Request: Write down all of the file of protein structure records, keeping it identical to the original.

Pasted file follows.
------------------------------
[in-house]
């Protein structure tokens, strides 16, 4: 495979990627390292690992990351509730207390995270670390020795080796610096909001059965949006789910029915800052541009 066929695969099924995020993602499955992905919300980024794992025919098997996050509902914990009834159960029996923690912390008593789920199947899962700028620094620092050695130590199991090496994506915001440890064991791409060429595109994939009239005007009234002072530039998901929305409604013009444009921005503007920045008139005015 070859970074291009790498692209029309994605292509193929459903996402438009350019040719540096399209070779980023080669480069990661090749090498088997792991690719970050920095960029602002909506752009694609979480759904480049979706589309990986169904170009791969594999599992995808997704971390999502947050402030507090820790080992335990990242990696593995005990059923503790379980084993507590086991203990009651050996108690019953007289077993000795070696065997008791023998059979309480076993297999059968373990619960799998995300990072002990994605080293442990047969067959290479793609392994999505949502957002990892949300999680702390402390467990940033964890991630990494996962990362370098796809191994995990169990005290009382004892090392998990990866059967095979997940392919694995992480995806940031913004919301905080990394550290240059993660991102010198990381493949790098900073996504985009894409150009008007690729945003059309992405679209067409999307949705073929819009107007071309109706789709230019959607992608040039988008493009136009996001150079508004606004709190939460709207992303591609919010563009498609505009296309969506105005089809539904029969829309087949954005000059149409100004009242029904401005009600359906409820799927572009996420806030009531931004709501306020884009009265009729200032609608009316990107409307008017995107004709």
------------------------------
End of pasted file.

[in-house]
């Protein structure tokens, strides 16, 4: 495979990627390292690992990351509730207390995270670390020795080796610096909001059965949006789910029915800052541009 066929695969099924995020993602499955992905919300980024794992025919098997996050509902914990009834159960029996923690912390008593789920199947899962700028620094620092050695130590199991090496994506915001440890064991791409060429595109994939009239005007009234002072530039998901929305409604013009444009921005503007920045008139005015 070859970074291009790498692209029309994605292509193929459903996402438009350019040719540096399209070779980023080669480069990661090749090498088997792991690719970050920095960029602002909506752009694609979480759904480049979706589309990986169904170009791969594999599992995808997704971390999502947050402030507090820790080992335990990242990696593995005990059923503790379980084993507590086991203990009651050996108690019953007289077993000795070696065997008791023998059979309480076993297999059968373990619960799998995300990072002990994605080293442990047969067959290479793609392994999505949502957002990892949300999680702390402390467990940033964890991630990494996962990362370098796809191994995990169990005290009382004892090392998990990866059967095979997940392919694995992480995806940031913004919301905080990394550290240059993660991102010198990381493949790098900073996504985009894409150009008007690729945003059309992405679209067409999307949705073929819009107007071309109706789709230019959607992608040039988008493009136009996001150079508004606004709190939460709207992303591609919010563009498609505009296309969506105005089809539904029969829309087949954005000059149409100004009242029904401005009600359906409820799927572009996420806030009531931004709501306020884009009265009729200032609608009316990107409307008017995107004709």